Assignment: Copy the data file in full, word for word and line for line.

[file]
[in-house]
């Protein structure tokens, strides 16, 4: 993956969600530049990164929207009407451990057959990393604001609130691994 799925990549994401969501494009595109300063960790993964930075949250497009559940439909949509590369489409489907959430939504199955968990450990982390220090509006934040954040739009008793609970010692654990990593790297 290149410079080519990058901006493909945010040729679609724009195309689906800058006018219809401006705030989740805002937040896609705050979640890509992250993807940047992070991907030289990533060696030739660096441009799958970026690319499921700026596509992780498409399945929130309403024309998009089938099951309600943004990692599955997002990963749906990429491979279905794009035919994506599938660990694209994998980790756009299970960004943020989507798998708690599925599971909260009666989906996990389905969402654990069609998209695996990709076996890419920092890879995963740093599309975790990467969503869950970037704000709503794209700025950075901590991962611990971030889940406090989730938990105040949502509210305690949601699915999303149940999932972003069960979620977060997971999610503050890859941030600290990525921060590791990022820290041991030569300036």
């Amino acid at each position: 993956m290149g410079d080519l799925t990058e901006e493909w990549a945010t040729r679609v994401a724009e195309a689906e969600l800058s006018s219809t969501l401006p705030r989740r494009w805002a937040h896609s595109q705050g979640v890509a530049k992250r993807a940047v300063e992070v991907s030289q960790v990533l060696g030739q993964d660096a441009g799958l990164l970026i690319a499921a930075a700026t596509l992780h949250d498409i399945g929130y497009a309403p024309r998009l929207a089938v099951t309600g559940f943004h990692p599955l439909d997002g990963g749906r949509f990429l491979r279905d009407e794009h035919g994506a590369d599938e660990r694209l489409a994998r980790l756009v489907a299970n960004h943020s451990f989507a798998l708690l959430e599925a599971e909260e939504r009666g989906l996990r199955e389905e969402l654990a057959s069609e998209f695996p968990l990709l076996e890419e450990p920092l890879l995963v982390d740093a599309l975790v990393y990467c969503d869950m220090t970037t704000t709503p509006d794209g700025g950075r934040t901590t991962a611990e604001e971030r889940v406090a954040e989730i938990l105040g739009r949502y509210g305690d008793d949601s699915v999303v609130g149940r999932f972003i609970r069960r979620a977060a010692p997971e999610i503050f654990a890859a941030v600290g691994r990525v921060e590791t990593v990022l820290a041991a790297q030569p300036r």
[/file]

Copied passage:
[in-house]
């Protein structure tokens, strides 16, 4: 993956969600530049990164929207009407451990057959990393604001609130691994 799925990549994401969501494009595109300063960790993964930075949250497009559940439909949509590369489409489907959430939504199955968990450990982390220090509006934040954040739009008793609970010692654990990593790297 290149410079080519990058901006493909945010040729679609724009195309689906800058006018219809401006705030989740805002937040896609705050979640890509992250993807940047992070991907030289990533060696030739660096441009799958970026690319499921700026596509992780498409399945929130309403024309998009089938099951309600943004990692599955997002990963749906990429491979279905794009035919994506599938660990694209994998980790756009299970960004943020989507798998708690599925599971909260009666989906996990389905969402654990069609998209695996990709076996890419920092890879995963740093599309975790990467969503869950970037704000709503794209700025950075901590991962611990971030889940406090989730938990105040949502509210305690949601699915999303149940999932972003069960979620977060997971999610503050890859941030600290990525921060590791990022820290041991030569300036």
């Amino acid at each position: 993956m290149g410079d080519l799925t990058e901006e493909w990549a945010t040729r679609v994401a724009e195309a689906e969600l800058s006018s219809t969501l401006p705030r989740r494009w805002a937040h896609s595109q705050g979640v890509a530049k992250r993807a940047v300063e992070v991907s030289q960790v990533l060696g030739q993964d660096a441009g799958l990164l970026i690319a499921a930075a700026t596509l992780h949250d498409i399945g929130y497009a309403p024309r998009l929207a089938v099951t309600g559940f943004h990692p599955l439909d997002g990963g749906r949509f990429l491979r279905d009407e794009h035919g994506a590369d599938e660990r694209l489409a994998r980790l756009v489907a299970n960004h943020s451990f989507a798998l708690l959430e599925a599971e909260e939504r009666g989906l996990r199955e389905e969402l654990a057959s069609e998209f695996p968990l990709l076996e890419e450990p920092l890879l995963v982390d740093a599309l975790v990393y990467c969503d869950m220090t970037t704000t709503p509006d794209g700025g950075r934040t901590t991962a611990e604001e971030r889940v406090a954040e989730i938990l105040g739009r949502y509210g305690d008793d949601s699915v999303v609130g149940r999932f972003i609970r069960r979620a977060a010692p997971e999610i503050f654990a890859a941030v600290g691994r990525v921060e590791t990593v990022l820290a041991a790297q030569p300036r």